By Moritz A. Drupp, Frikk Nesje and Robert C. Schmidt.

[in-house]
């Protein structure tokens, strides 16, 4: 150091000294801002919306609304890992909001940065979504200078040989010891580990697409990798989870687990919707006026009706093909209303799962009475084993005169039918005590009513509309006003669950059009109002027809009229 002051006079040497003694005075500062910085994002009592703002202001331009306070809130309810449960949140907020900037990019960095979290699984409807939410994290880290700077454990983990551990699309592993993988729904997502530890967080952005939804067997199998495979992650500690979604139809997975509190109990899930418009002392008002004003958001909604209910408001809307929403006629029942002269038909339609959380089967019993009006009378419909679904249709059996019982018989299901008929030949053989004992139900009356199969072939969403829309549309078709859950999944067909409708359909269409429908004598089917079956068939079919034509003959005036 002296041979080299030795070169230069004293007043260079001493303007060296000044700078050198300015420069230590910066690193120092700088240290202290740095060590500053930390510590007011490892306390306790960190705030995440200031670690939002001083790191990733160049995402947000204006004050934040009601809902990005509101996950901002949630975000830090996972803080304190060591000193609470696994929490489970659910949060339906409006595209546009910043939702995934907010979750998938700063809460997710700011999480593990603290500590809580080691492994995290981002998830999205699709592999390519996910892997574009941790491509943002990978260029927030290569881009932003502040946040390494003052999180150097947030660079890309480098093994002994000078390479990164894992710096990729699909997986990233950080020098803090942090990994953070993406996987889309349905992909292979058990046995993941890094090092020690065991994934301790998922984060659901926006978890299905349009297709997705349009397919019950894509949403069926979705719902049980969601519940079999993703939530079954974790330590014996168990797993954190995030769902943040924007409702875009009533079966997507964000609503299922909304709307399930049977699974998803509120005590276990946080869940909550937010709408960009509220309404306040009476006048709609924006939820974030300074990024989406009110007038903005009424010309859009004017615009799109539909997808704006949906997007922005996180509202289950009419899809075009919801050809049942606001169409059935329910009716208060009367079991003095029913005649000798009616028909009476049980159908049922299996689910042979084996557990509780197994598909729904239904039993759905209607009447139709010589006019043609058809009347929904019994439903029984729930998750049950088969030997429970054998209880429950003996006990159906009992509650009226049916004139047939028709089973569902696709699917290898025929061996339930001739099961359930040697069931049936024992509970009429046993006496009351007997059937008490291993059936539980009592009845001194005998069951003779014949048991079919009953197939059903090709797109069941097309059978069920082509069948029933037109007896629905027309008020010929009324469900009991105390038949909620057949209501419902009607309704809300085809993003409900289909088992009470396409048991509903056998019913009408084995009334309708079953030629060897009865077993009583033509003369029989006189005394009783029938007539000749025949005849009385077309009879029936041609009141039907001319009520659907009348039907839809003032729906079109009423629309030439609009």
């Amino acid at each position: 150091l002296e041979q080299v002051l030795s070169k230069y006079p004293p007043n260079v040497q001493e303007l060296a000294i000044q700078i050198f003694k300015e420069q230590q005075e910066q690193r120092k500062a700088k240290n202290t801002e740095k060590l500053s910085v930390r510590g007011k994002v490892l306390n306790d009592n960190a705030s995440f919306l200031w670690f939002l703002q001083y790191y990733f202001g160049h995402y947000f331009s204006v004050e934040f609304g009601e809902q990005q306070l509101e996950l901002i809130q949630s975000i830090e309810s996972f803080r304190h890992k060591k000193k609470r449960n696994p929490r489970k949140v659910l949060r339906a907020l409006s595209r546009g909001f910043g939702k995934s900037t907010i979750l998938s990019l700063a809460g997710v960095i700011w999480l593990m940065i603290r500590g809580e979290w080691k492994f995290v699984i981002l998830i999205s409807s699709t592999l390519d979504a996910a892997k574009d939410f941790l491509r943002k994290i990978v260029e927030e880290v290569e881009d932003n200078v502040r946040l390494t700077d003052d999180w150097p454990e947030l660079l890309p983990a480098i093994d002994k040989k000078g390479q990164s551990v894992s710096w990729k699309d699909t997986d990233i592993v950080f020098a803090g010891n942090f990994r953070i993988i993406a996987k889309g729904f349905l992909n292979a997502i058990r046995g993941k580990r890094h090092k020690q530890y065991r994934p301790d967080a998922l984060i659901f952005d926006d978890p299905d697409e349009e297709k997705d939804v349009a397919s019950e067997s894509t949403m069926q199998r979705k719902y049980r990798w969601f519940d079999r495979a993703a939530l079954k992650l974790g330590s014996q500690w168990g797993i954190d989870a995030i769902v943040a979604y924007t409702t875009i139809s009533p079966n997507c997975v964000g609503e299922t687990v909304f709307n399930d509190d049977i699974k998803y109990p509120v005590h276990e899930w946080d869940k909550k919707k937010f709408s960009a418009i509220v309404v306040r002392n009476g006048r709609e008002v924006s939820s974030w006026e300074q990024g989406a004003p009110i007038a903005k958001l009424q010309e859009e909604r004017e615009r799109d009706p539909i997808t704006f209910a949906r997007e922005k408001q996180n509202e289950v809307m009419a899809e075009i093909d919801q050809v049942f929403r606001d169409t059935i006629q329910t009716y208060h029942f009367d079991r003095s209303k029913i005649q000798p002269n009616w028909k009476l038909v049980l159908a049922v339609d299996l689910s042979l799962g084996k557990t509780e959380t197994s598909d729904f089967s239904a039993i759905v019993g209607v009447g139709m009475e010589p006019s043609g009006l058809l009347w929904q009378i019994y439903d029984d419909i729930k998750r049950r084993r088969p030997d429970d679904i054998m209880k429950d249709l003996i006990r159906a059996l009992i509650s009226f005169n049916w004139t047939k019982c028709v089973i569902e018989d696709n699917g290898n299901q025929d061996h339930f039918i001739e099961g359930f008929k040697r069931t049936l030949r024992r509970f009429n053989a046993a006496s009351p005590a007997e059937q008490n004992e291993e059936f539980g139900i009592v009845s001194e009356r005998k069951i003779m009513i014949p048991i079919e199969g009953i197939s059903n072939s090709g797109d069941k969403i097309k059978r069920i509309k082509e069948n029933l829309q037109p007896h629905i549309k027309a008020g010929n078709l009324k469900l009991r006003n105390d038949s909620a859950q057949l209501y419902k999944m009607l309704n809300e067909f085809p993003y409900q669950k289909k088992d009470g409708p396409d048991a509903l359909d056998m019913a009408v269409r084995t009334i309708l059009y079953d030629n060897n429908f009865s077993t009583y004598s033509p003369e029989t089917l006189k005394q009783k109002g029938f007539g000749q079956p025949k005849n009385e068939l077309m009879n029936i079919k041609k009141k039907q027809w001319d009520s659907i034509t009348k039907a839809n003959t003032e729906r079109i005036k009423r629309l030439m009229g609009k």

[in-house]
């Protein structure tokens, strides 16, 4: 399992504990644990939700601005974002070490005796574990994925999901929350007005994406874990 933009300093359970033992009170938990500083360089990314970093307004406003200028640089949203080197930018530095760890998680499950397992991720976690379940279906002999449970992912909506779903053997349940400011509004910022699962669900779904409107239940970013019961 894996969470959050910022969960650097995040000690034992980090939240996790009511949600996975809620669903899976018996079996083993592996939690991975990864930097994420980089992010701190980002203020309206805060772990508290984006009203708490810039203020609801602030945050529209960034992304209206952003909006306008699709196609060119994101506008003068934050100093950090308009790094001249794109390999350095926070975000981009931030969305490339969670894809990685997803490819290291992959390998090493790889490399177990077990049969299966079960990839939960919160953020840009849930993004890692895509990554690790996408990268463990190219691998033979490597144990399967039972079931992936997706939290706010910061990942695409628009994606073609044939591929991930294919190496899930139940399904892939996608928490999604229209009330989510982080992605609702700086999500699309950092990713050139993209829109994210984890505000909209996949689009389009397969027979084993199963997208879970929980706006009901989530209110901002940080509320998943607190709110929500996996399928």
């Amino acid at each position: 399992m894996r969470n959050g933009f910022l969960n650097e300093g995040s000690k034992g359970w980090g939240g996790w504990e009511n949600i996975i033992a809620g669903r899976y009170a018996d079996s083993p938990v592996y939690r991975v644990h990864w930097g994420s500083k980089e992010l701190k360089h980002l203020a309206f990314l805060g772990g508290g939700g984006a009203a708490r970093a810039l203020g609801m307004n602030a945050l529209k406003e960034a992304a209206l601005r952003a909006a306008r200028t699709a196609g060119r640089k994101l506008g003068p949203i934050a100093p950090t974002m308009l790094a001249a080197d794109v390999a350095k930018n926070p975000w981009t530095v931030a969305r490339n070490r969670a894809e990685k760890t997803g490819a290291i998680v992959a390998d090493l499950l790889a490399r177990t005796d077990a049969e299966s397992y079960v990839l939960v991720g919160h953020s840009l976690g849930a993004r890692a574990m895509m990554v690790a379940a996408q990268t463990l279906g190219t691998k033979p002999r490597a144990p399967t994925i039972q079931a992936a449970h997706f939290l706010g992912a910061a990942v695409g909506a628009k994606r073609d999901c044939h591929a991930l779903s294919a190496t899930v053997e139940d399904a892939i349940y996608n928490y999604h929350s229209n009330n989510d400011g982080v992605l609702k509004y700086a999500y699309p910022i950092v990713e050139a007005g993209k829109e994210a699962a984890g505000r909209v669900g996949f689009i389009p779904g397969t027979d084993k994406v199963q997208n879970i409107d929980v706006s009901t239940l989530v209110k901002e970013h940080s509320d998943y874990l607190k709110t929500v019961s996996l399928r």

The study concerns the variation of global and unilateral carbon price recommendations and their determinants. To this end, the authors provide survey evidence on carbon pricing from more than 400 experts across almost 40 countries. They quantify the extent of (dis-)agreement and reveal that a majority of experts can agree on some short- and medium-term global carbon price levels, and on unilateral carbon price levels in most countries. They find little evidence for free-riding. Indeed, experts’ unilateral carbon price recommendations with border carbon adjustment are, on average, higher than global recommendations. Furthermore, border carbon adjustment facilitates higher price recommendations and tends to foster agreement among experts on carbon price levels. They analyze how experts’ recommendations vary with additional survey data on key policy design issues, such as instrument choice, other likely determinants of carbon price recommendations as well as country characteristics and observable expert characteristics.